A Good Hook: Keep it Short, Make it Catchy

Gary EwerWritten by Gary Ewer, Senior Instructor, Dalhousie University, from “The Essential Secrets of Songwriting” website.
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There are a lot of myths surrounding the role and importance of the hook in a song. There’s sometimes a belief that all you need to do is to get a short snappy hook for your tune and people will be humming it all day long. The truth is that simply focusing on creating a great hook is ignoring an important principle: adding a hook to a bad song gives you a bad song with a hook.

The songwriting process can start with a hook, where that hook presents itself as a recognizable feature throughout the song. But you should also consider the possibility of taking a finished song that seems to be lacking something catchy, and applying a hook in retrospect to give it a distinctive feature that makes the song even better.

No matter what you do, keep in mind that nothing saves a bad song except to correct the things that are making it bad. There is nothing you can add to a song that will make the bad part irrelevant.

By definition, a hook needs to have two things:

  1. Brevity. It needs to be short enough that people remember it.
  2. Catchiness. A catchy hook will “hook” into the listener’s mind and keep the song alive long after it’s finished. Hooks are good! Not every song has an obvious hook, though. (The Beatles, for example, hardly ever used hooks that were really obvious.)

The brevity part of this definition is obvious. Because listeners take in the entire hook as a complete entity, long hooks lose their cohesion, and become less memorable. The catchiness part comes from either a distinctive rhythm or particular melodic fragment (often a combination of the two).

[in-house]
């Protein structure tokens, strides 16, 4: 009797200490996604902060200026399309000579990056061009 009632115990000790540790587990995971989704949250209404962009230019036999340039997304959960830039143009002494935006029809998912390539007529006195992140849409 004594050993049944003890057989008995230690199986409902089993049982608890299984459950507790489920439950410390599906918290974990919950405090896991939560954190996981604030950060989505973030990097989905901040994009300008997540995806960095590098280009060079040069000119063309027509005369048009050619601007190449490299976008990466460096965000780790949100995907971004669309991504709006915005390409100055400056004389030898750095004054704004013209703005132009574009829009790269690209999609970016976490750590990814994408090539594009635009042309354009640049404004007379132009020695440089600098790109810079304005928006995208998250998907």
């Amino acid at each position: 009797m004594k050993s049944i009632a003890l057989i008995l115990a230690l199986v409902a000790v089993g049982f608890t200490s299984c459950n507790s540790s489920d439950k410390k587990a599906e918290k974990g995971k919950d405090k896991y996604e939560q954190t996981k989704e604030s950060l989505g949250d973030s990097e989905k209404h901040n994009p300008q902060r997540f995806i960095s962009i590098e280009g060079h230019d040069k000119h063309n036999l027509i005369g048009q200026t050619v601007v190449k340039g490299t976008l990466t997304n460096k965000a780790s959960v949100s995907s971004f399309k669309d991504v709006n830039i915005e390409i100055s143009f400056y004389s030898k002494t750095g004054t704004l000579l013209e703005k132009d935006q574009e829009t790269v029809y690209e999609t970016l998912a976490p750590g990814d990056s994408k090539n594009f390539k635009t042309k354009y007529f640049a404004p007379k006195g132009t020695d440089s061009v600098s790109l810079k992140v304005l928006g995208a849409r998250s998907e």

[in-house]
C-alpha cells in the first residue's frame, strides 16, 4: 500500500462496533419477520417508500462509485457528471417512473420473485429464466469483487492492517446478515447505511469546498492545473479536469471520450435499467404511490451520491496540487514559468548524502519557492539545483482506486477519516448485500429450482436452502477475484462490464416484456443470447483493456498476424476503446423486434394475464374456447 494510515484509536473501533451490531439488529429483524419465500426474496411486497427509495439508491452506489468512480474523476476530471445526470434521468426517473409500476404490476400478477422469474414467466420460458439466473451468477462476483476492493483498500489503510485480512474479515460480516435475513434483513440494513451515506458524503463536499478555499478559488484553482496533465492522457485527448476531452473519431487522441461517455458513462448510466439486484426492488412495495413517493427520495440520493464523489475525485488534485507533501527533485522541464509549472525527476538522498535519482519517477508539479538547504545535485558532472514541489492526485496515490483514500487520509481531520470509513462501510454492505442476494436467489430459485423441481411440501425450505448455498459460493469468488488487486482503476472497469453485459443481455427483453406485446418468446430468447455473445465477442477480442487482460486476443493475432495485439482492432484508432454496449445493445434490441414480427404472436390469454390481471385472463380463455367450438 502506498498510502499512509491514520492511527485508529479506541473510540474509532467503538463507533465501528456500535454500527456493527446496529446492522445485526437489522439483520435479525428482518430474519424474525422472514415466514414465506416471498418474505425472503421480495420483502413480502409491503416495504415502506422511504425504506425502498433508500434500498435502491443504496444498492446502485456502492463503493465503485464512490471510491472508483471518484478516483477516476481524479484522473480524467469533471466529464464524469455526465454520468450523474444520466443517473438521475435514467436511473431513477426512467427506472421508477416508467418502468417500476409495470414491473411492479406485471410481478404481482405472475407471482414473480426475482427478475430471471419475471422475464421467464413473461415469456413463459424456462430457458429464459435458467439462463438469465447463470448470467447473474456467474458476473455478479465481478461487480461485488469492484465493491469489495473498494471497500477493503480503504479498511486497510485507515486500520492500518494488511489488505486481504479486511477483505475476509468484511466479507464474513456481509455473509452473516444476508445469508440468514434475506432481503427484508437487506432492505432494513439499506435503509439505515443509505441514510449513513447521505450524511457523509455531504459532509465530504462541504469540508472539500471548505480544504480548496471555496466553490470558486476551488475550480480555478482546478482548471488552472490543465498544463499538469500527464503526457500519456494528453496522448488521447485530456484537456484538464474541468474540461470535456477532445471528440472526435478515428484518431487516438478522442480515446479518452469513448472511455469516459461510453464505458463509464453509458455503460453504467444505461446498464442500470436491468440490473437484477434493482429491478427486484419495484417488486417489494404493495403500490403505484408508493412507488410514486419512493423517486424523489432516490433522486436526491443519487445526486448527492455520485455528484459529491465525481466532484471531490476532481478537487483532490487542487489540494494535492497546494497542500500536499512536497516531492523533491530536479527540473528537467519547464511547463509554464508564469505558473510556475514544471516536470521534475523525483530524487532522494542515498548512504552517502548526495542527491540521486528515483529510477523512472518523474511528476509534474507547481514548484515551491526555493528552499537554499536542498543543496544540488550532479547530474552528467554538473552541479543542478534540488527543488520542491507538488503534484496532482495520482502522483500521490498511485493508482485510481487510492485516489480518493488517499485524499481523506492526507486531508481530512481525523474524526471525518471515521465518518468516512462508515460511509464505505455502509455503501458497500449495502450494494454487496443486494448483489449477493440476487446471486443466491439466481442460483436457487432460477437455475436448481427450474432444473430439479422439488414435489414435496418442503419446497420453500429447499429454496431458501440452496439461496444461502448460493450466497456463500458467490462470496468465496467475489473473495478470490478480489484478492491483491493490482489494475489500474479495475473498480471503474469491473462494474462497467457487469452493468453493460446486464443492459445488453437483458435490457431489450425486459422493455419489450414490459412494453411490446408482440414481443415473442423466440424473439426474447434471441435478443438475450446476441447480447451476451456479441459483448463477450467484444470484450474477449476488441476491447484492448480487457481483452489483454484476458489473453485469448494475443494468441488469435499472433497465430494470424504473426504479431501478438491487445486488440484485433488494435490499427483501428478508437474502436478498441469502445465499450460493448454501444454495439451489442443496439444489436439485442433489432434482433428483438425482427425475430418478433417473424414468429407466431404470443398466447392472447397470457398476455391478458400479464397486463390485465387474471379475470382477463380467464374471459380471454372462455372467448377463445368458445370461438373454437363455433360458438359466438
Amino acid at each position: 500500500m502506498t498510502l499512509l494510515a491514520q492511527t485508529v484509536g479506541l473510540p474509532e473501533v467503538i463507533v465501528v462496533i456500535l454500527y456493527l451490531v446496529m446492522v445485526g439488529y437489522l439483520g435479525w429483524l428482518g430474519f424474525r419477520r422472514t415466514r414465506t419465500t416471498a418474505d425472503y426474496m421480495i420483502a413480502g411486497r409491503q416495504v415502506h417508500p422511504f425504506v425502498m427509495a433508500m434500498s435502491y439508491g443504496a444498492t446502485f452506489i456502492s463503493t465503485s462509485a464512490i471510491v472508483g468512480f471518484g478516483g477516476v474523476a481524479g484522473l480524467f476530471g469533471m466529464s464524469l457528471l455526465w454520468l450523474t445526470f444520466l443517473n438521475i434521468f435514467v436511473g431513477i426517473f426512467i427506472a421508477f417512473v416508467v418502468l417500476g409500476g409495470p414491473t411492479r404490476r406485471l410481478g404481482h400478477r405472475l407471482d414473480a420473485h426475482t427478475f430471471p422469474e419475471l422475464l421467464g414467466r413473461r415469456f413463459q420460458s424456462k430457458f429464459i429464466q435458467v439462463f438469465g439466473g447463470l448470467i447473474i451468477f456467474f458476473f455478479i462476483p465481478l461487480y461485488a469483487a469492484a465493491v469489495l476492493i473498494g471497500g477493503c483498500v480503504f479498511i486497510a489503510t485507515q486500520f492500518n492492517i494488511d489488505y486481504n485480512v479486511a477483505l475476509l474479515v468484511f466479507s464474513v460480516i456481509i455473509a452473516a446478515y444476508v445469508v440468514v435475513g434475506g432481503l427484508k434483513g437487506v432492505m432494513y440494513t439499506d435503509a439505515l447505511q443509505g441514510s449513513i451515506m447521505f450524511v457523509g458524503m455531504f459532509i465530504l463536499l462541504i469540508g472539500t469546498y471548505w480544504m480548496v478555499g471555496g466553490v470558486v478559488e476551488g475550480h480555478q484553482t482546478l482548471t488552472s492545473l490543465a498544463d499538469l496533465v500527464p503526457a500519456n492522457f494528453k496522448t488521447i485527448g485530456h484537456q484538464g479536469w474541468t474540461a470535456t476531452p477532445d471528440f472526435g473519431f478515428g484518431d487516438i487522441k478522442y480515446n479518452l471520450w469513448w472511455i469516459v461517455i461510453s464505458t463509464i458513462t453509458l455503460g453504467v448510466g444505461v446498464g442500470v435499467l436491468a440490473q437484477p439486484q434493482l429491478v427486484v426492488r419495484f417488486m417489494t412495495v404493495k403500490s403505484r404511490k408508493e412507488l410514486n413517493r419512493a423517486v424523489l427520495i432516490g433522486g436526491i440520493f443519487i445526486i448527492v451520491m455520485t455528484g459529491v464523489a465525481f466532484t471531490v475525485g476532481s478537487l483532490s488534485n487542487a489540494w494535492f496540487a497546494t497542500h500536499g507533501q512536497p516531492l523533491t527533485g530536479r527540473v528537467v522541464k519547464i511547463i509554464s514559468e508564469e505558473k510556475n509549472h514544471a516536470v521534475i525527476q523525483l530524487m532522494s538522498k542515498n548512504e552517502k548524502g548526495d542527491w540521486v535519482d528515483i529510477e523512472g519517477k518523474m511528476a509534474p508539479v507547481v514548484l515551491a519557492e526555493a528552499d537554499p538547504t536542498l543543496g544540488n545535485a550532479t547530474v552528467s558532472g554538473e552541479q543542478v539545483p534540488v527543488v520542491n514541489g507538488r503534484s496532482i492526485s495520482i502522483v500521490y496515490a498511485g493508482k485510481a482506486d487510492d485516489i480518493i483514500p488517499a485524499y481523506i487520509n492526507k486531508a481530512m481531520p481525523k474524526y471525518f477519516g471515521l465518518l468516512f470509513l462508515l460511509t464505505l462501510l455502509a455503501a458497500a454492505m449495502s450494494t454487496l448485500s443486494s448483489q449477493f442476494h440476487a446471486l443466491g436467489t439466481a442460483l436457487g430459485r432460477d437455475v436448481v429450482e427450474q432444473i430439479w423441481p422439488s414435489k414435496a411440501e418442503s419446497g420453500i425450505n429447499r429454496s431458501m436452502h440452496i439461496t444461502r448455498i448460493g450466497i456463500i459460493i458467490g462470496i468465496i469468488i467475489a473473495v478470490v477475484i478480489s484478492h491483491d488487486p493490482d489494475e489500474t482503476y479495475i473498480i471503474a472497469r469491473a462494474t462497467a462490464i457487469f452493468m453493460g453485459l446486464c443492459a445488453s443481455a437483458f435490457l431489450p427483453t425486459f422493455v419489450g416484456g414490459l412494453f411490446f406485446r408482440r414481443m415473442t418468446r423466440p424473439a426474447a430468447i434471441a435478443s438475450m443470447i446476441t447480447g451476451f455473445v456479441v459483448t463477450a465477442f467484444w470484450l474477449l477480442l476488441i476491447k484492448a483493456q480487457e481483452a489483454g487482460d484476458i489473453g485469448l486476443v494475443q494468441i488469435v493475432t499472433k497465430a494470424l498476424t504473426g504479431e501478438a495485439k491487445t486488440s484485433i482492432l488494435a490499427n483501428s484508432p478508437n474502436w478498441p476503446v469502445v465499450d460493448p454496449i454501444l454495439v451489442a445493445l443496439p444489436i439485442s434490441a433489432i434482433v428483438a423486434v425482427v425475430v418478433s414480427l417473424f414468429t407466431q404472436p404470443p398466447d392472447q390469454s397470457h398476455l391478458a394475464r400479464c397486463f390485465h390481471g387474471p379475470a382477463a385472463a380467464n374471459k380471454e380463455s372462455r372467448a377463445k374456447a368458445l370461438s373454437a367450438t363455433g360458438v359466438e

After listening to Train’s “Hey, Soul Sister”, you’ll find yourself singing that title line over and over. It’s short – 4 notes long – so it’s easily remembered. And features the highest note of the song followed by a descending 3rd and a mini scale downward.

Some hooks are not necessarily chorus-related. Think of the opening syncopated chords to Michael Jackson’s “Billie Jean” for an example of this. All you need to do is start singing that distinctive opening after the percussion and bass intro, and everyone knows the song.

So hooks are good, because long after you’ve heard the song, you want people to be singing the title.

Here are three important tips for creating great hooks. They aren’t rules – just suggestions that sum up how many of the world’s best hooks work:

  1. Try to let a chorus hook have some sort of relevance to the rest of your song. As one example of this, if your verse melody consists of scale-wise shapes that exist within the interval of a 4th or 5th, try writing a hook that features a leap of a 4th or 5th.
  2. A non-chorus hook might work well as an instrumental intro to your song. If you’ve got something catchy, it may work well also as a connector between the chorus and the next verse. The great thing about this kind of hook is that, as in “Billie Jean,” it doesn’t necessarily need to have an obvious connection to the main melodies of your song.
  3. Find a place in your song to abandon the hook temporarily. It keeps it fresh. The best place to do this is during the bridge. Let your bridge present new ideas (melody, chords, etc), and then come back with the hook at the repeat of the final chorus.

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